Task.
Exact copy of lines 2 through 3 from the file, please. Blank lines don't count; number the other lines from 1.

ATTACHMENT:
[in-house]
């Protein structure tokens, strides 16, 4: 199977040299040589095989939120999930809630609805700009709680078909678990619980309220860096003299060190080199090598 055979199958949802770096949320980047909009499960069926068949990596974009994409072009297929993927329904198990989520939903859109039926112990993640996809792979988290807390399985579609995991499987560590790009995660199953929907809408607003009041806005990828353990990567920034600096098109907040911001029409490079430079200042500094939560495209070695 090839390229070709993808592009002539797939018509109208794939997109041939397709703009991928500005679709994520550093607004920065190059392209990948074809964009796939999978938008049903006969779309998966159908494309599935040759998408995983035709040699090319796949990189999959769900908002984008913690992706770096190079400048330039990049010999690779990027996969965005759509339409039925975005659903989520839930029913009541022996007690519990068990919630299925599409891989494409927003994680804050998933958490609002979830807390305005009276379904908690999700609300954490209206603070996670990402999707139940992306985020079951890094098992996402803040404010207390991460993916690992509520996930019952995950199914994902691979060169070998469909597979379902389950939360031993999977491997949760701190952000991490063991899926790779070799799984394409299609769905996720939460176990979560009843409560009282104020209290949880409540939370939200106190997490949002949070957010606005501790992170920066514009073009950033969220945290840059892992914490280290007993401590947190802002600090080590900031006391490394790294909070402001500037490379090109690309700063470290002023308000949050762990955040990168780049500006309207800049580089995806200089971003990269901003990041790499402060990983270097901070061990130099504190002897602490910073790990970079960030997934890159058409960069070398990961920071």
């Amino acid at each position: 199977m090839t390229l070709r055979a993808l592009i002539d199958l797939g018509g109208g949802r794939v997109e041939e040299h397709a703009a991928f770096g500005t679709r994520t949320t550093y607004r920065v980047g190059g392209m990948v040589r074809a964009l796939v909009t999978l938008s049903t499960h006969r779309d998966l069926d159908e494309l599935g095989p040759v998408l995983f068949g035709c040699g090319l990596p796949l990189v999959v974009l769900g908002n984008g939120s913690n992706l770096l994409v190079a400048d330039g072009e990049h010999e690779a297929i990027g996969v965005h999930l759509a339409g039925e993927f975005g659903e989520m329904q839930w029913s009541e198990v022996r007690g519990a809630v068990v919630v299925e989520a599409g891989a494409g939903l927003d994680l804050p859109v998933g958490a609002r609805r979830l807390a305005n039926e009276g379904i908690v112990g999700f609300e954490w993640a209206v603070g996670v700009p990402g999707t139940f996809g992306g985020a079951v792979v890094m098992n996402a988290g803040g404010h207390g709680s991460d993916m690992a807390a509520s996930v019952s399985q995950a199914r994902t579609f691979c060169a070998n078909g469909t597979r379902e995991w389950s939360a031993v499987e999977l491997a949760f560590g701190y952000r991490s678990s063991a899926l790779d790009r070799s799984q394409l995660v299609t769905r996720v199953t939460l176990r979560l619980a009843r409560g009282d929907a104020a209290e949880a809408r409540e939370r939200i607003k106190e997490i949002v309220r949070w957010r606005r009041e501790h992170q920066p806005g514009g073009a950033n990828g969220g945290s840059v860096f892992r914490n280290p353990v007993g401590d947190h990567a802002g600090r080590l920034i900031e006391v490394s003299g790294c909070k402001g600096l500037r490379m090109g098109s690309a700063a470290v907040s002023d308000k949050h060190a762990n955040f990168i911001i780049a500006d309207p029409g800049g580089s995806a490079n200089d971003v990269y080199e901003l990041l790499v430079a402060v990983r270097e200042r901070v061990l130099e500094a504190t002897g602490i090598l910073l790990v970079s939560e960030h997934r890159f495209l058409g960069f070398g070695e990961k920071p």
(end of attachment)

């Protein structure tokens, strides 16, 4: 199977040299040589095989939120999930809630609805700009709680078909678990619980309220860096003299060190080199090598 055979199958949802770096949320980047909009499960069926068949990596974009994409072009297929993927329904198990989520939903859109039926112990993640996809792979988290807390399985579609995991499987560590790009995660199953929907809408607003009041806005990828353990990567920034600096098109907040911001029409490079430079200042500094939560495209070695 090839390229070709993808592009002539797939018509109208794939997109041939397709703009991928500005679709994520550093607004920065190059392209990948074809964009796939999978938008049903006969779309998966159908494309599935040759998408995983035709040699090319796949990189999959769900908002984008913690992706770096190079400048330039990049010999690779990027996969965005759509339409039925975005659903989520839930029913009541022996007690519990068990919630299925599409891989494409927003994680804050998933958490609002979830807390305005009276379904908690999700609300954490209206603070996670990402999707139940992306985020079951890094098992996402803040404010207390991460993916690992509520996930019952995950199914994902691979060169070998469909597979379902389950939360031993999977491997949760701190952000991490063991899926790779070799799984394409299609769905996720939460176990979560009843409560009282104020209290949880409540939370939200106190997490949002949070957010606005501790992170920066514009073009950033969220945290840059892992914490280290007993401590947190802002600090080590900031006391490394790294909070402001500037490379090109690309700063470290002023308000949050762990955040990168780049500006309207800049580089995806200089971003990269901003990041790499402060990983270097901070061990130099504190002897602490910073790990970079960030997934890159058409960069070398990961920071």
């Amino acid at each position: 199977m090839t390229l070709r055979a993808l592009i002539d199958l797939g018509g109208g949802r794939v997109e041939e040299h397709a703009a991928f770096g500005t679709r994520t949320t550093y607004r920065v980047g190059g392209m990948v040589r074809a964009l796939v909009t999978l938008s049903t499960h006969r779309d998966l069926d159908e494309l599935g095989p040759v998408l995983f068949g035709c040699g090319l990596p796949l990189v999959v974009l769900g908002n984008g939120s913690n992706l770096l994409v190079a400048d330039g072009e990049h010999e690779a297929i990027g996969v965005h999930l759509a339409g039925e993927f975005g659903e989520m329904q839930w029913s009541e198990v022996r007690g519990a809630v068990v919630v299925e989520a599409g891989a494409g939903l927003d994680l804050p859109v998933g958490a609002r609805r979830l807390a305005n039926e009276g379904i908690v112990g999700f609300e954490w993640a209206v603070g996670v700009p990402g999707t139940f996809g992306g985020a079951v792979v890094m098992n996402a988290g803040g404010h207390g709680s991460d993916m690992a807390a509520s996930v019952s399985q995950a199914r994902t579609f691979c060169a070998n078909g469909t597979r379902e995991w389950s939360a031993v499987e999977l491997a949760f560590g701190y952000r991490s678990s063991a899926l790779d790009r070799s799984q394409l995660v299609t769905r996720v199953t939460l176990r979560l619980a009843r409560g009282d929907a104020a209290e949880a809408r409540e939370r939200i607003k106190e997490i949002v309220r949070w957010r606005r009041e501790h992170q920066p806005g514009g073009a950033n990828g969220g945290s840059v860096f892992r914490n280290p353990v007993g401590d947190h990567a802002g600090r080590l920034i900031e006391v490394s003299g790294c909070k402001g600096l500037r490379m090109g098109s690309a700063a470290v907040s002023d308000k949050h060190a762990n955040f990168i911001i780049a500006d309207p029409g800049g580089s995806a490079n200089d971003v990269y080199e901003l990041l790499v430079a402060v990983r270097e200042r901070v061990l130099e500094a504190t002897g602490i090598l910073l790990v970079s939560e960030h997934r890159f495209l058409g960069f070398g070695e990961k920071p």